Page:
Credit: Ventura County Fire Department

The deadly inferno aboard the Conception dive boat started in a plastic trash can, the Los Angeles Times reported in a front-page story published on the four-year anniversary of the disaster that claimed the lives of 34 off the coast of Santa Barbara.

The revelation comes from a confidential report prepared by Bureau of Alcohol, Tobacco, Firearms, and Explosives (ATF) investigators, who reconstructed the vessel’s middle deck to determine the fire’s point of origin. Their tests in a Maryland research lab in 2021, the Times’ Richard Winton reported, concluded that the blaze began in the trash can on the main deck and rapidly engulfed the boat’s main salon.

The fire occurred before dawn on September 2, 2019, while the Conception was anchored off Santa Cruz Island at the tail end of a three-day dive trip. Five crew members asleep in the boat’s top deck, including Captain Jerry Boylan, were awakened by shouts of “Fire! Fire!” and managed to escape. The passengers and another crew member trapped below deck by the flames, however, died from smoke inhalation, according to Santa Barbara County coroner’s reports. 

Initial investigations by the National Transportation Safety Board (NTSB) focused on charging areas for lithium-ion batteries, but the “ATF said it found no evidence to support that the fire started where a tangled web of lithium batteries had been charging, although it noted that such batteries can ignite when they malfunction,” the Times reported. After extensive testing, the ATF report stated that while investigators could not determine the exact cause of ignition — citing possibilities such as discarded smoking materials, open-flame ignition of combustible materials, or an unknown event — the fire’s point of origin was the 23-gallon Rubbermaid trash bin beneath the stairs on the main deck. The report also revealed that polyethylene trash cans like the one involved were prone to accidental fires, and safety alerts regarding such garbage cans were issued by the Coast Guard this June.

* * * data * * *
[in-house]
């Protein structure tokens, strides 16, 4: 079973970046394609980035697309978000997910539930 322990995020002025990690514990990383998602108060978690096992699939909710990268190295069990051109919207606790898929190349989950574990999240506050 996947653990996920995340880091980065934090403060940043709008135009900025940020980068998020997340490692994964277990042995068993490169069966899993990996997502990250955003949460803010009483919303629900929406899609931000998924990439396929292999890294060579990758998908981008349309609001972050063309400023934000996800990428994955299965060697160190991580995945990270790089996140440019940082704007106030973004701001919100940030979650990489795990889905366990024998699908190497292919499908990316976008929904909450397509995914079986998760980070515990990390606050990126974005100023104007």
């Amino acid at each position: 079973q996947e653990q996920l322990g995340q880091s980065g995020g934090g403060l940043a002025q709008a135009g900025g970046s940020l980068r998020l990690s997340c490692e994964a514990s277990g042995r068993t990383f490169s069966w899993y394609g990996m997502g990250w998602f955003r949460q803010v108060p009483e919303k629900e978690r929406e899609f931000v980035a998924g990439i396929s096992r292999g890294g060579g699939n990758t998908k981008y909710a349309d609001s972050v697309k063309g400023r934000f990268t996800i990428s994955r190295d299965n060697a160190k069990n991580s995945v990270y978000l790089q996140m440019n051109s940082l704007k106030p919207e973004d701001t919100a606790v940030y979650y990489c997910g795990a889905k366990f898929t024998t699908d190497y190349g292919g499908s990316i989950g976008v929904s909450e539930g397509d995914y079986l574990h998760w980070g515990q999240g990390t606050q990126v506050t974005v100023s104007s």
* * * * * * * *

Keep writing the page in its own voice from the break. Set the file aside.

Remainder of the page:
The leaked ATF report at the center of the Times article remains confidential, even to Congressmember Salud Carbajal’s office. Communications Director Ian Mariani confirmed, “The ATF has made it clear that the report will remain private until such time as the civil and criminal court cases are final.”

Captain Boylan, who has been charged with seaman’s manslaughter for allegedly failing to have a roving night watch on duty while those aboard were asleep, continues to deny any wrongdoing. Last Thursday, Boylan’s attorneys cited the ATF’s inability to determine the fire’s cause in a motion to dismiss the case, which also alleged the prosecutors influenced witnesses by asserting Boylan’s guilt while questioning them. Boylan’s trial in federal court is scheduled for next month.


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